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RE: OT RE: Async I/O on Windows - WHAT is a FEDERATED DATABASE

From: Mohan, Ross <>
Date: Mon, 05 Feb 2001 15:15:59 -0800
Message-ID: <>

I have some answers, for the curious:,11011,2623013,00.html

It appears that SS can partition data storage among multiple machines, giving it "blow your doors off" performance.

If a machine goes ( gets dynamited at an Oracle demo, for instance) the data goes with it.

This would be much in the same way that your data (ALL of it) would go if you blew up the EMC/Hitachi/StorageWorks array.

Oracle Parallel Server, in contrast, has a single location for it's data ( read: single point of failure! )

Granted, there are more failure points in a federated architecture, but there is no such thing as a TOTAL failure ( like "site down" ) since only part of the data needs to be recovered from backup. But, with Oracle Parallel Server, if your disk farm goes down, you lose EVERYTHING.

I suppose if i ever need to store a Petabyte or so, I'll do it on more than one box, for disaster recovery. So, this is the
"way around" the weakness in hardware loss for both SqlServer2K
and Oracle.

And, if I run my PByte database on SS2K, I'll get my answers alot faster. <nudge nudge>

-----Original Message-----
From: Steve Orr []
Sent: Monday, February 05, 2001 3:53 PM
To: Multiple recipients of list ORACLE-L Subject: OT RE: Async I/O on Windows - Federated Database Foolishness

What's a federated database????????

We really need to understand this otherwise we'll be duped by Microsoft's deceptive benchmark claims!!

Comparing the performance of SQLServer in a federated database configuration to Oracle in a parallel server configuration is useless and misleading but that's what Microsoft is doing when they tout their TPC-C benchmarks. In a non-federated database configuration Oracle8 outperforms SQLServer handily. Do we really want performance without fault tolerance? How well does SQLServer perform when it's down because of its fragility? ;-/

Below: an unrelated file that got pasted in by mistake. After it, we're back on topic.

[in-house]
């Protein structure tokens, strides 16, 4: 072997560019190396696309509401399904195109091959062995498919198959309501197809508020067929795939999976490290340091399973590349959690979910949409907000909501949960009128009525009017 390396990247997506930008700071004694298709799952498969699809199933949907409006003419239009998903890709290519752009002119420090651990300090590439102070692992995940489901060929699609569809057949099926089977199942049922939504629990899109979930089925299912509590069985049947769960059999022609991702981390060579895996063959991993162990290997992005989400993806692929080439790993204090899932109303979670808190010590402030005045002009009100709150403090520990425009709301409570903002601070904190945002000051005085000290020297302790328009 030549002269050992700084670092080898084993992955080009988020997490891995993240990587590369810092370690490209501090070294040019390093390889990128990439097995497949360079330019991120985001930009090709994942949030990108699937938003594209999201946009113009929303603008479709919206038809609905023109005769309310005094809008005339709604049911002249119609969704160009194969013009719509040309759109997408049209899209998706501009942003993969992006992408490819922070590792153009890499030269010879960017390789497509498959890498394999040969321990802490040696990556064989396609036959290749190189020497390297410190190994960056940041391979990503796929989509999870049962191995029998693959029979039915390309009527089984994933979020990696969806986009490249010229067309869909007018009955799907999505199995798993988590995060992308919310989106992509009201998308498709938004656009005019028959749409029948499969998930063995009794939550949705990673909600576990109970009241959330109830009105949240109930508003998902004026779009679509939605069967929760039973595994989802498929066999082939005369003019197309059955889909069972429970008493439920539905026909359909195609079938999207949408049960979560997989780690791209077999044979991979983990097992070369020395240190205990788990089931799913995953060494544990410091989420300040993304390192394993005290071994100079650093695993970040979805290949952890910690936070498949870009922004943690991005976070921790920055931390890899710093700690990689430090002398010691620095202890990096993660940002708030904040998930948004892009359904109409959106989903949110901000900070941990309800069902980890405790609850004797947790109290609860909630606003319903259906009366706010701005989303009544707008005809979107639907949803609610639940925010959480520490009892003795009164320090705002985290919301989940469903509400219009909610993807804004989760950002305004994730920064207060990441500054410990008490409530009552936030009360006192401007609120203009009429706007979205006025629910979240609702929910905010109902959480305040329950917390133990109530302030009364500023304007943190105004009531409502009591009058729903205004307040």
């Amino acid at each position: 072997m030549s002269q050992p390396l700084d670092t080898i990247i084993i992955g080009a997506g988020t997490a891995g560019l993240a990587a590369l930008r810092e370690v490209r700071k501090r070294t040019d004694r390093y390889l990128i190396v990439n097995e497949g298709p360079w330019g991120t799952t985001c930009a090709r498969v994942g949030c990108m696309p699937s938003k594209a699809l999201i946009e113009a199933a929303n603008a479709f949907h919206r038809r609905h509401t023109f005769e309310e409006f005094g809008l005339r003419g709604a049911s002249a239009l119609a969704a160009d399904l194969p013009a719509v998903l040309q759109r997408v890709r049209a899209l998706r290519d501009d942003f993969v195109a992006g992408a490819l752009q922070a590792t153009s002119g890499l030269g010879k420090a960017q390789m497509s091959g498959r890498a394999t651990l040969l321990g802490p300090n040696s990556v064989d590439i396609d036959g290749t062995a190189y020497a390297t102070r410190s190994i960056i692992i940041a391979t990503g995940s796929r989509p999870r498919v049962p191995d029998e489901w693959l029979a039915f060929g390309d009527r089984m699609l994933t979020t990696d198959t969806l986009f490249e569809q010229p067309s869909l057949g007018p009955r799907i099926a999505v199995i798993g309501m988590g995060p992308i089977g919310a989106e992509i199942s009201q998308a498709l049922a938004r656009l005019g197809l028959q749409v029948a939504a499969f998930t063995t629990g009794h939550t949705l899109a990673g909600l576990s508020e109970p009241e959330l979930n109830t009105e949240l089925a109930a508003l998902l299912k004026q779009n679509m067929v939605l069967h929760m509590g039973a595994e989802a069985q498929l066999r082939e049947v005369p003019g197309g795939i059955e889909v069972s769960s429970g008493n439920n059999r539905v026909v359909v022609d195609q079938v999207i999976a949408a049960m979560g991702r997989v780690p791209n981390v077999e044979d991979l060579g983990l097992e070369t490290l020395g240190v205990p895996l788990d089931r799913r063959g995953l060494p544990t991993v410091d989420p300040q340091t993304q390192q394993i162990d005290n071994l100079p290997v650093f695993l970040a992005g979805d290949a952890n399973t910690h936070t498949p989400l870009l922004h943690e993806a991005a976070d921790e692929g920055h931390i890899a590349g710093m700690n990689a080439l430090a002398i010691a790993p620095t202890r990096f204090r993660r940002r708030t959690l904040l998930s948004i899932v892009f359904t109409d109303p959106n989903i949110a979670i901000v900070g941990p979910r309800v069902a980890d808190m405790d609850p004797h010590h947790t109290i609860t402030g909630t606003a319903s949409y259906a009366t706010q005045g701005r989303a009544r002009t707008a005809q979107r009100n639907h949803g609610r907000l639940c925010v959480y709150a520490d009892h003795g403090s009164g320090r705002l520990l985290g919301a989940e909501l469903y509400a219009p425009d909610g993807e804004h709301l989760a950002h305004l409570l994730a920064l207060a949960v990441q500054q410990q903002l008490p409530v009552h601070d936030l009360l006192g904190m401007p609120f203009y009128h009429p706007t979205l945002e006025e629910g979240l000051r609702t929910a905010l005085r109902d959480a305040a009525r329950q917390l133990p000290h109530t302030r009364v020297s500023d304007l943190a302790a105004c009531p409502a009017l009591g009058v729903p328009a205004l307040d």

Microsoft "shattered" the TPC-C record with the "federated database" architecture but even a self-confessed pro-Microsoft apologist pointed out that no one in their right mind would actually setup a production OLTP database that way. The point of the demo at OpenWorld was to highlight the fragility and impracticality of the federated database architecture as a real world fault tolerant solution. The demo was quite amusing with smoke and sound effects. While displaying transaction rates, a node in a running cluster was "blown up" with predictable results. The transaction rate for SQLServer went down to zero because the database was down while the Oracle Parallel Server cluster kept on running. Of course Microsoft does not want to see its products trashed regardless of the truth so, in an attempt to prevent Larry from repeating this demo they sought an injunction based on the fine print of their license agreement which says you can't run benchmark tests without prior written approval from Microsoft. (Does anyone ever read license agreements?)